Gas and dust condense, beginning the process of creating new stars in this image of Messier 8, also known as the Lagoon Nebula. Located four to five thousand light-years away, in the constellation of Sagittarius (the Archer), the nebula is a giant interstellar cloud, one hundred light-years across.
This is the sky of the Earth. The vault of heaven, which in reality envelops us in a dark velvet sphere spotted with stars, is seen here projected onto a plane.
This improbable 360-degree panoramic image, covering the whole of the vault of heaven, embodies thus the cosmic landscape in which our small blue planet is immersed.
I have gone mad looking at the videos and pictures this guy has, SERGE BURNIER’s GALLERY.
Now you can. NASA now gives anyone the opportunity to send their name to Mars. Just enter your name, country and zip code into the form, and your name – along with many others – will be included in a microchip on the Mars Science Laboratory rover which will be heading to Mars in 2011. I just did and this is the “Certificate of Participation”.
But there is one problem. There is no data validation of the form. First of all, there’s no captcha, and the form accepts nearly anything, even very long entries. Check out some cool examples here and here, and hurry up if you really want your name to be on Mars because I suspect that the form might stop accepting new entries soon.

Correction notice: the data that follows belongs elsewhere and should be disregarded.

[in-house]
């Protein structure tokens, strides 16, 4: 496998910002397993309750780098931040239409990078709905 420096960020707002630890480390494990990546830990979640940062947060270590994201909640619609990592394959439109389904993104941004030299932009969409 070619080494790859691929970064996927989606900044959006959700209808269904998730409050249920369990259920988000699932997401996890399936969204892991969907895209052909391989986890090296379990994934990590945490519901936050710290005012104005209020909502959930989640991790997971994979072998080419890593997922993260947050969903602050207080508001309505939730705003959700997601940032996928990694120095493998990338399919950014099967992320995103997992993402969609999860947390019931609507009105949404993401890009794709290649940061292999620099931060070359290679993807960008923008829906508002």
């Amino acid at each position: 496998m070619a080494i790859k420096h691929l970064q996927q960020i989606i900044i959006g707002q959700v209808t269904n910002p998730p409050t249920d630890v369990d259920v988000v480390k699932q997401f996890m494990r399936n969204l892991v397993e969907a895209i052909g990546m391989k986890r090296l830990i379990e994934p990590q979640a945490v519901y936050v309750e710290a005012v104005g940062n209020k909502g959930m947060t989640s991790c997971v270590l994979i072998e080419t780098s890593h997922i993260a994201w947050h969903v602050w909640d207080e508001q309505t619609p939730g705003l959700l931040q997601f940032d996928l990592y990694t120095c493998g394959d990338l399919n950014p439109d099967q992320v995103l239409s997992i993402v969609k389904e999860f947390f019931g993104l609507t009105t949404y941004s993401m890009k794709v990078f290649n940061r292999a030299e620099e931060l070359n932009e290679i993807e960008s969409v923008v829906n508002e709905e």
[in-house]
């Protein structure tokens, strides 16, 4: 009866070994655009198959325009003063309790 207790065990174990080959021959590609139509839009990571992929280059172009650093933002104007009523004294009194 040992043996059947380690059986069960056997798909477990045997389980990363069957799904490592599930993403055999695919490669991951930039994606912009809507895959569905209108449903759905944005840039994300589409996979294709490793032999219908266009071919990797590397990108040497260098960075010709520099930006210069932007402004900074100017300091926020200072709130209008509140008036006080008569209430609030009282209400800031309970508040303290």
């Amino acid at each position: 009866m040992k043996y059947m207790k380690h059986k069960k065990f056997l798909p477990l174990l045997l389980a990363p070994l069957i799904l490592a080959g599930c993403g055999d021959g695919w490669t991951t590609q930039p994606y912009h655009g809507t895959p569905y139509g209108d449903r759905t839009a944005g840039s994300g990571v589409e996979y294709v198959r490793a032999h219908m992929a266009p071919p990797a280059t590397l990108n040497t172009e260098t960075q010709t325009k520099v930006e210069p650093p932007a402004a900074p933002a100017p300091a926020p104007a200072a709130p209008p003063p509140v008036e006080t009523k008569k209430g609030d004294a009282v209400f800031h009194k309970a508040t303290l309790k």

A nebula (from Latin: “mist” ; pl. nebulae or nebulæ, with ligature or nebulas) is an interstellar cloud of dust, hydrogen gas and plasma. It is the first stage of a star‘s cycle. Originally nebula was a general name for any extended astronomical object, including galaxies beyond the Milky Way (some examples of the older usage survive; for example, the Andromeda Galaxy was referred to as the Andromeda Nebula before galaxies were discovered by Edwin Hubble). Nebulae often form star-forming regions, such as in the Eagle Nebula. This nebula is depicted in one of NASA‘s most famous images, the “Pillars of Creation“. In these regions the formations of gas, dust and other materials ‘clump’ together to form larger masses, which attract further matter, and eventually will become big enough to form stars. The remaining materials are then believed to form planets, and other planetary system objects.
^ The Messier Catalog: Diffuse Nebulae. University of Illinois SEDS. Retrieved on 2007–06-12.